PHOENIX (Reuters) - Arizona Governor Jan Brewer on Friday signed into law a bill banning abortion providers like Planned Parenthood from receiving money through the state, her office said in a statement.
The Republican-backed Whole Woman's Health Funding Priority Act cuts off funding for family planning and health services delivered by Planned Parenthood clinics and other organizations offering abortions.
By signing this measure into law I stand with the majority of Americans who oppose the use of taxpayer funds for abortion, Brewer said in a statement.
Arizona joins six other states with similar laws, officials said. But three of those states -- Indiana, Kansas and North Carolina -- are facing legal challenges.
Arizona does not provide tax dollars for abortion, but backers said the law is needed to make sure that no indirect monies are funneled to organizations like Planned Parenthood that provide abortion and other health services. There were no estimates of how much money is involved.
But officials at Planned Parenthood Arizona, the state's largest abortion provider, said the law means that thousands of women in the state may now go without life-saving cancer screenings, birth control and basic health care.
We are most concerned about the women and men who could be forced to go without health care as a result of this bill, Bryan Howard, Planned Parenthood Arizona's president and CEO, said in a prepared statement.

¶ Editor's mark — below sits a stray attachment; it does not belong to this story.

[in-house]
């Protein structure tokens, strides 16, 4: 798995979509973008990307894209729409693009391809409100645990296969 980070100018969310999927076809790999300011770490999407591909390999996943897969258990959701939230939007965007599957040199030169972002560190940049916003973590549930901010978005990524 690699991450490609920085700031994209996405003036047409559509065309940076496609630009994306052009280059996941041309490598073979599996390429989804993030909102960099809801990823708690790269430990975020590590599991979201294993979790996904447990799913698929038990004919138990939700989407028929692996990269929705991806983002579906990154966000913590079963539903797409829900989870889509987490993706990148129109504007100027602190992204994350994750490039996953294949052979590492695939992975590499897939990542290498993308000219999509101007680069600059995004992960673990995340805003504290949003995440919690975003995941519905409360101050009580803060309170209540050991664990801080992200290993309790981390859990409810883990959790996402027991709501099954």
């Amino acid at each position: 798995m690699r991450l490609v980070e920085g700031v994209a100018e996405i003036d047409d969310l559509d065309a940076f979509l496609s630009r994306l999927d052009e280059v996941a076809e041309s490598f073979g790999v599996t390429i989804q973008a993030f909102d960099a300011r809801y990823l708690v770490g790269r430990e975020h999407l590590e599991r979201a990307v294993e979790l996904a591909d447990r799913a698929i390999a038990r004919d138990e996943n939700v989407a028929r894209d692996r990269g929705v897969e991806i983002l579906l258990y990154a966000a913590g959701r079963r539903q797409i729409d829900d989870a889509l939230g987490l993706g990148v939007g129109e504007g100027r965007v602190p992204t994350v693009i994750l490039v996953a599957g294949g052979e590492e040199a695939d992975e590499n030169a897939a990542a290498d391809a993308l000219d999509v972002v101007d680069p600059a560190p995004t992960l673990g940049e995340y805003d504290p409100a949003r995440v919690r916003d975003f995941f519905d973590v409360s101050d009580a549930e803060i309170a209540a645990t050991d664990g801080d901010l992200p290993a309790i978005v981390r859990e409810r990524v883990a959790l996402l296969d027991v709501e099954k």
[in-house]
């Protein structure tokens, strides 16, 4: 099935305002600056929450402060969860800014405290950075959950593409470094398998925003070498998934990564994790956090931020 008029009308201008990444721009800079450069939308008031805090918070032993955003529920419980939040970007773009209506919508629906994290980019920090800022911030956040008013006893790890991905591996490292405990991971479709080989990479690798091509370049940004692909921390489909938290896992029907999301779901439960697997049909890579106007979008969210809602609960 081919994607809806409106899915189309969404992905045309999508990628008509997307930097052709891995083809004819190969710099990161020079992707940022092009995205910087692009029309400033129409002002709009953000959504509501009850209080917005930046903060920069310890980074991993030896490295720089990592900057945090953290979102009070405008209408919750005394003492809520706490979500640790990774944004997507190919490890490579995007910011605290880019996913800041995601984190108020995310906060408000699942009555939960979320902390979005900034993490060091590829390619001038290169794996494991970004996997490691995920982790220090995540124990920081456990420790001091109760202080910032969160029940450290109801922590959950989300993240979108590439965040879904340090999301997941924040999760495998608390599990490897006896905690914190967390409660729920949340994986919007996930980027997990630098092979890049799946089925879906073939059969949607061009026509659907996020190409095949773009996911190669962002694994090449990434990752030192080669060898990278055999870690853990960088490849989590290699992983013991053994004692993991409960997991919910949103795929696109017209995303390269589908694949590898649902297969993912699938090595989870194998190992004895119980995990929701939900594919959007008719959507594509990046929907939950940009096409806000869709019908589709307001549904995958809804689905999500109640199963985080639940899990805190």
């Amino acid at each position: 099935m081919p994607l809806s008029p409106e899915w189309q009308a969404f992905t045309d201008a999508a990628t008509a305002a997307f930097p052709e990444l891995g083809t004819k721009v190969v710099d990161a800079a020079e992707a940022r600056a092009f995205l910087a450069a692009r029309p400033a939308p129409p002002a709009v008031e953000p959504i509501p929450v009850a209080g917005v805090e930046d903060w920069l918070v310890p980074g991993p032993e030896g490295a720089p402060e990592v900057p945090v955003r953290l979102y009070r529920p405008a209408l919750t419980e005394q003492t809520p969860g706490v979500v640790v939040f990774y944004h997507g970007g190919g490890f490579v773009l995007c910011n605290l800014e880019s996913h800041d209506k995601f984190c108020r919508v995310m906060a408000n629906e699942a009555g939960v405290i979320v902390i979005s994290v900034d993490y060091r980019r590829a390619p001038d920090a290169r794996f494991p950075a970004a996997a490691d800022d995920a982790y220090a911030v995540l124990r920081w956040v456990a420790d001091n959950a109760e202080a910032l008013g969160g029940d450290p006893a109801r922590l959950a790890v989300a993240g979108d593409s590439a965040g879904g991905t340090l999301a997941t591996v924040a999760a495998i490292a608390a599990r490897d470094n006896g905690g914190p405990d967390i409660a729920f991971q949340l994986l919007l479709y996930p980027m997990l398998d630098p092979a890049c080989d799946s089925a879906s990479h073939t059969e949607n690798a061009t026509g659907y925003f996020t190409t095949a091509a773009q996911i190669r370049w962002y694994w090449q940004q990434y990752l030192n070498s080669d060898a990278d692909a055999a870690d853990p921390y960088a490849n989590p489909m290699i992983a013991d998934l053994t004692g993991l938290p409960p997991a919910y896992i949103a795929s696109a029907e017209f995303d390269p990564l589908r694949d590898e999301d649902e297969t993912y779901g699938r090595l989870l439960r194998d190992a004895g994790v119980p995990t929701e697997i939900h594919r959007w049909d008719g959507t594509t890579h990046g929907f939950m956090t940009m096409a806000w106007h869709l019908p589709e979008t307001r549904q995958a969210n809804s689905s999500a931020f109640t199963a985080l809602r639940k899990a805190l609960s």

We remain committed to providing Arizona communities with the professional, nonjudgmental and confidential health care they have relied on for 78 years, Howard said.
The anti-abortion group Susan B. Anthony List called the bill a major victory in its fight to bar funding of abortion providers.
Abortion-centered businesses like Planned Parenthood do not need or deserve taxpayer dollars, Marilyn Musgrave, vice president of government affairs for the organization, said in a written statement.
While Planned Parenthood suffered a setback in Arizona, it won a temporary battle in court on Friday with Texas. A federal appeals court ruled that the organization could participate in a health program for low-income women in Texas, despite a new state rule there that bans affiliates of abortion providers.